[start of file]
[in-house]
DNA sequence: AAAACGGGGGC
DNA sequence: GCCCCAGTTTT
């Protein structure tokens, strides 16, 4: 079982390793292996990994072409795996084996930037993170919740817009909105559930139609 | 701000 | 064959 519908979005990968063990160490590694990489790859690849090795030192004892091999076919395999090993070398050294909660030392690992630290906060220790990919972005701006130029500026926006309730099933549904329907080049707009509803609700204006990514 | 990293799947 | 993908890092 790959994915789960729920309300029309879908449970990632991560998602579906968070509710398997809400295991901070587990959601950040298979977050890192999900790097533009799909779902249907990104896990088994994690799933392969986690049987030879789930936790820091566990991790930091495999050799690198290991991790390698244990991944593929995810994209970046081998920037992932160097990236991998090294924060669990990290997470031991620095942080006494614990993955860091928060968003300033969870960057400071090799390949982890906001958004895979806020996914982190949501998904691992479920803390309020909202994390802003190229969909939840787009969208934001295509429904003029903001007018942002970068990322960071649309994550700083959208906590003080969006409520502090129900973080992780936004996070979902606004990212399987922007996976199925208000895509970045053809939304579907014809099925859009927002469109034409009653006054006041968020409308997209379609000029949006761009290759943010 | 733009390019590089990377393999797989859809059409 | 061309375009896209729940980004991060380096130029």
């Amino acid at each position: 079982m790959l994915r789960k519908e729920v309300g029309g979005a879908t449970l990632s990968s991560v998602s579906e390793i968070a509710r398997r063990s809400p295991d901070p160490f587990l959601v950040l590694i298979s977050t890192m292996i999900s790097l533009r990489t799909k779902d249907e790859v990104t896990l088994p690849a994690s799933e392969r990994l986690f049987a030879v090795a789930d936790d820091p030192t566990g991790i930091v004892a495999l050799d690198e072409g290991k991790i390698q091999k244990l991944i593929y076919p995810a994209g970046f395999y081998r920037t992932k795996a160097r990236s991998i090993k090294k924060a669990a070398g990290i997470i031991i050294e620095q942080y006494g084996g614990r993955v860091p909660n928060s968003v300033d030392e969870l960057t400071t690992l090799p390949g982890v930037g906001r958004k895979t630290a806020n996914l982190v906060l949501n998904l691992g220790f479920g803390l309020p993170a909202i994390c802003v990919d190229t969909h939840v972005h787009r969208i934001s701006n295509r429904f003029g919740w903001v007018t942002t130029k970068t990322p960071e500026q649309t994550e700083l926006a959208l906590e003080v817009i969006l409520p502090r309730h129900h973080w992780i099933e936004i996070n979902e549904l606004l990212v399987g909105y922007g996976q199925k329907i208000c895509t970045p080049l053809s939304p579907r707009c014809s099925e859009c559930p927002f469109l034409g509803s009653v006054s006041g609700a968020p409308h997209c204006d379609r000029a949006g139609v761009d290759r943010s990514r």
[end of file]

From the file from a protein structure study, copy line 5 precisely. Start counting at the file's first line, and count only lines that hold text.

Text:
């Amino acid at each position: 079982m790959l994915r789960k519908e729920v309300g029309g979005a879908t449970l990632s990968s991560v998602s579906e390793i968070a509710r398997r063990s809400p295991d901070p160490f587990l959601v950040l590694i298979s977050t890192m292996i999900s790097l533009r990489t799909k779902d249907e790859v990104t896990l088994p690849a994690s799933e392969r990994l986690f049987a030879v090795a789930d936790d820091p030192t566990g991790i930091v004892a495999l050799d690198e072409g290991k991790i390698q091999k244990l991944i593929y076919p995810a994209g970046f395999y081998r920037t992932k795996a160097r990236s991998i090993k090294k924060a669990a070398g990290i997470i031991i050294e620095q942080y006494g084996g614990r993955v860091p909660n928060s968003v300033d030392e969870l960057t400071t690992l090799p390949g982890v930037g906001r958004k895979t630290a806020n996914l982190v906060l949501n998904l691992g220790f479920g803390l309020p993170a909202i994390c802003v990919d190229t969909h939840v972005h787009r969208i934001s701006n295509r429904f003029g919740w903001v007018t942002t130029k970068t990322p960071e500026q649309t994550e700083l926006a959208l906590e003080v817009i969006l409520p502090r309730h129900h973080w992780i099933e936004i996070n979902e549904l606004l990212v399987g909105y922007g996976q199925k329907i208000c895509t970045p080049l053809s939304p579907r707009c014809s099925e859009c559930p927002f469109l034409g509803s009653v006054s006041g609700a968020p409308h997209c204006d379609r000029a949006g139609v761009d290759r943010s990514r």